Good Posterists Borrow, Great Posterists Steal

167

Throughout the history of the poster, images and motifs have been constantly re-iterated, either by the same designer, or by a separate posterist who re-interprets the original. Naturally, blockbuster films and mainstream consumer goods are beholden to this process—repetition cements the brand, after all. Here, we’ve selected posters from our upcoming auction that embrace the cyclical nature of creative borrowing. As Jean-Luc Godard said, “It’s not where you take things from—it’s where you take them to.”

139. King-Kong. 1942.
By Marcel Bloch (1882-1966)
31 1/4 x 44 1/4 in./79.3 x 112.5 cm
Est: $15,000-$20,000

This may be the only known copy of this fantastic French promotion for “King Kong.” Like most other designs for the film, we’re presented with a formidable ape who stomps through Manhattan with the object of his affection clenched in his fist. But here, Kong is a bit more benign than we usually see him: he gazes upon Ann Darrow almost lovingly, and there is no actual sign of destruction—and certainly, no terrifying brute who can crush an airplane in mid-flight with his free hand. Although unsigned, it is most probably the work of Marcel Bloch, who designed all the posters for Pathé film reissues in the 1930s and 1940s. Rare!!

More King Kong posters:

194. Chocolat Menier.
By Firmin Bouisset (1859-1925)
23 3/8 x 31 1/8 in./59.5 x 79.2 cm
Est: $3,000-$4,000

When it was founded in 1816, the Menier Company sold and manufactured a variety of pharmaceutical products, chocolate being one of them. It wasn’t until 1830 that their chocolate went beyond coating bitter pills and perking up powders, and was sold as an individual bar, wrapped in the same sunshine yellow of this poster’s background. Their chocolate bar became so popular that by the middle of the century focus had shifted entirely to its production. As the company expanded, they commissioned Bouisset to design this, and many subsequent posters—it became one of the most instantly-recognizable advertisements, taking on a variety of forms over the years, yet always utilizing a little girl scrawling the company name with a piece of chocolate on a wall. This is a rare version with Arabic text and a letter adhered to the wall at left.

Earlier versions by Firmin Bouisset:

167. Chocolat-Menier. ca. 1930.
By Anonymous
29 5/8 x 45 1/8 in./75.2 x 114.7
Est: $1,400-$1,700

Here, the Chocolat-Menier girl is given an updated look with Art Deco attributes. What always remains the same is her schoolgirl uniform, her slightly off-kilter stance, and, of course, a bar of Chocolat Menier in her hand. Though this design is very similar to W. Pera’s (see PAI-LIII, 407), this variation is unsigned.

Further iterations:

322. Che de América. ca. 1970.
By Jorge Hernandez
16 3/4 x 25 3/4 in./42.7 x 65.3 cm
Est: $800-$1,000

Hernandez was clearly inspired by the famous Alberto Korda photograph that has been called “a symbol of the twentieth century” and “the world’s most famous photo.” The portrait of Che Guevara (1928-1967) known as “Guerrillero Heroico,” or “Heroic Guerrilla,” was captured on March 5, 1960, at a memorial service for victims of the La Coubre explosion in Havana, Cuba. Guevara was an Argentine Marxist revolutionary, politician, author, physician, military theorist, and guerrilla leader. After his death, his portrait became a ubiquitous countercultural symbol worldwide—he was perceived by many to be a martyr, and leftist followers adopted his ideology and desire to create a consciousness driven by moral rather than material incentives. In Hernandez’s treatment, the iconic portrait is rendered almost as a silhouette—the image so recognizable that details are no longer necessary—and bright stars consume the scene. It’s a powerful image rife with energy, and a testament to the lasting impact of Korda’s portrait.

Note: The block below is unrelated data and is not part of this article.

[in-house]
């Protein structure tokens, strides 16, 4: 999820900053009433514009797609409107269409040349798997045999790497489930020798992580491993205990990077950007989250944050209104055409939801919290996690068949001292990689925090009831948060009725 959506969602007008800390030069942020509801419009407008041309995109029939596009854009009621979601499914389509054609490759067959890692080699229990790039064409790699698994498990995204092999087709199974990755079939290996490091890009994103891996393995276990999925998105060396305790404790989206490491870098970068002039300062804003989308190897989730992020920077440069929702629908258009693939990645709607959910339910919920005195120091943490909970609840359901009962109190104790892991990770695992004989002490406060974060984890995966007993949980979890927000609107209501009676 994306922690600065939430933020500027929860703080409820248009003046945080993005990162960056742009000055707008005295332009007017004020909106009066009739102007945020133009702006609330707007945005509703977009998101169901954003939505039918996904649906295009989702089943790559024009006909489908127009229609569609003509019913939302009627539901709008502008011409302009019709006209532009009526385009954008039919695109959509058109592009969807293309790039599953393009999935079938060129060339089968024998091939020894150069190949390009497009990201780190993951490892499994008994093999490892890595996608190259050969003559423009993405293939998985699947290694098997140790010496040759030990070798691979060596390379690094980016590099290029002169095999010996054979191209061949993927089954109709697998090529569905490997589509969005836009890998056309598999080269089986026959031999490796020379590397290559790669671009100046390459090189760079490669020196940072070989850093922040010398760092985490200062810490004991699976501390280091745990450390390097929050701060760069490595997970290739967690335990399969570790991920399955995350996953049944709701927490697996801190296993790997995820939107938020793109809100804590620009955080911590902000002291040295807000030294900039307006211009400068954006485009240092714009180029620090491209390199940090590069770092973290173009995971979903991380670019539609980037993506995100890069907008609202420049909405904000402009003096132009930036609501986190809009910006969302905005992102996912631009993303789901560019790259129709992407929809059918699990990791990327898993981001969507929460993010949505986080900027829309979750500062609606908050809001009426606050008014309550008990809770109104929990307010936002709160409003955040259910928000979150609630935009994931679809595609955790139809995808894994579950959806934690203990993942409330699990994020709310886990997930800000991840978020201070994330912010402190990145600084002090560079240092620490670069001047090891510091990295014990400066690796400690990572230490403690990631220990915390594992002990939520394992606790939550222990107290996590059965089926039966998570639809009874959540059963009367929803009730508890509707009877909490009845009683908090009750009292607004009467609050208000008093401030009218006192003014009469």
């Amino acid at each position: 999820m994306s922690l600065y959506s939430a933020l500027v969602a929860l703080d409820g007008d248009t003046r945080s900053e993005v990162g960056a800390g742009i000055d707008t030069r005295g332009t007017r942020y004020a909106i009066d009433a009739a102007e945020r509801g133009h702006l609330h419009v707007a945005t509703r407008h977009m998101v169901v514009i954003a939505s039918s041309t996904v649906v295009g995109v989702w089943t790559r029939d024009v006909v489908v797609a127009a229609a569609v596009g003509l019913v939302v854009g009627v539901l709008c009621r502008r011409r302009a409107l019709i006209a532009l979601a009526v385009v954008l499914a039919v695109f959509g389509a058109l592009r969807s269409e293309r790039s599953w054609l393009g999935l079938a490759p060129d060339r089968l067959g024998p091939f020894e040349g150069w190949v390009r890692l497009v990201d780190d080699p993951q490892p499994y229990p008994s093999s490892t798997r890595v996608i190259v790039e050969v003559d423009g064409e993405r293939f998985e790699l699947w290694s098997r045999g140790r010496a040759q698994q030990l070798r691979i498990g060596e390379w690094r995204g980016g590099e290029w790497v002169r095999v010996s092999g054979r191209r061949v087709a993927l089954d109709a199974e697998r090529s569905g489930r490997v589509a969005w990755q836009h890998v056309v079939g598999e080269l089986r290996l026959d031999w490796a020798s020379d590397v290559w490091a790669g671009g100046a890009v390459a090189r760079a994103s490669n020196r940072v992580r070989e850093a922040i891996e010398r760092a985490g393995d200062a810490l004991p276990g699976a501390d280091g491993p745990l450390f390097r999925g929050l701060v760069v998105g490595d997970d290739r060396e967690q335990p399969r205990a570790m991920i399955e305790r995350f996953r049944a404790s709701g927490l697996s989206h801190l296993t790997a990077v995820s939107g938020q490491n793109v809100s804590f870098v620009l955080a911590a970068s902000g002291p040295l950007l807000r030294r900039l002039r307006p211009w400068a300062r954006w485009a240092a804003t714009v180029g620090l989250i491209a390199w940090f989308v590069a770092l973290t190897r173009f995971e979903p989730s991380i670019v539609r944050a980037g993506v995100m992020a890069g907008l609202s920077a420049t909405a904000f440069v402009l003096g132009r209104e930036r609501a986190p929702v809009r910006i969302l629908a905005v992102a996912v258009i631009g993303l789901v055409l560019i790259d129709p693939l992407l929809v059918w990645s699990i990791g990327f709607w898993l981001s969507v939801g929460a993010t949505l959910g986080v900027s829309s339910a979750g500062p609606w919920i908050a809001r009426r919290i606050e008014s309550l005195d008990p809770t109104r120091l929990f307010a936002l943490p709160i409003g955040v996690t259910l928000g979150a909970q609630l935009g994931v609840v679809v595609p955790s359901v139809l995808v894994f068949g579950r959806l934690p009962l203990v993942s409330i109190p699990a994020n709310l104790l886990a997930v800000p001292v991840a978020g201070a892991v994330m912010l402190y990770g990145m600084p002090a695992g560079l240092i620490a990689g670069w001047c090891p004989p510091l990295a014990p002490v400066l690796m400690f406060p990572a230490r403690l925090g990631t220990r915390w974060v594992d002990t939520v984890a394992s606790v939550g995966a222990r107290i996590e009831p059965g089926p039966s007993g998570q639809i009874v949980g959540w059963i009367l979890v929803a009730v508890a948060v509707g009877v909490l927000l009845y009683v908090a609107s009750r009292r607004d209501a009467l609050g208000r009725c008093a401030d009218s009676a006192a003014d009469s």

The original photograph and related posters:

346. Nicolas. 1933.
By Charles Loupot (1892-1962)
50 3/8 x 79 1/2 in./131 x 202 cm
Est: $50,000-$60,000

Dransy created the original incarnation of Nectar, the wine delivery man for the Nicolas firm, in 1922 (see PAI-XLVII, 233). When Loupot was asked to continue the tradition of this iconic, well-established advertising image in 1927, he opted for a more modern Art Deco twist. He first gave Nectar a formal attire (see Loupot/Zagrodzki, #70), but in this version, he goes back to the more proletariat vision of the delivery man—all the while paying homage to Nectar’s original creator (“d’après Dransy”). This is the only known copy of the complete poster with letters.

The original design and later works:

380. Job. 1896.
By Alphonse Mucha (1860-1939)
16 1/8 x 20 7/8 in./41 x 53 cm
Est: $20,000-$25,000

This is Mucha’s single most famous work, though it seems impossible that such flamboyant effort would be devoted to selling cigarette papers. But the exotic tendrils of her hair conjure up the fractal whorls of smoke from an idle cigarette. The image is breathtaking; the beauty intoxicating. Photographs are seldom able to capture the metallic gold paint used for the hair, which gleams and radiates in the light, delivering an experience not unlike a religious icon. This work went on to inspire many variations by other artists for the brand.

Further iterations:

This is just the beginning…
You’re invited to bid on these items
(and hundreds more!) at auction
Sunday, June 23 at 11am EDT
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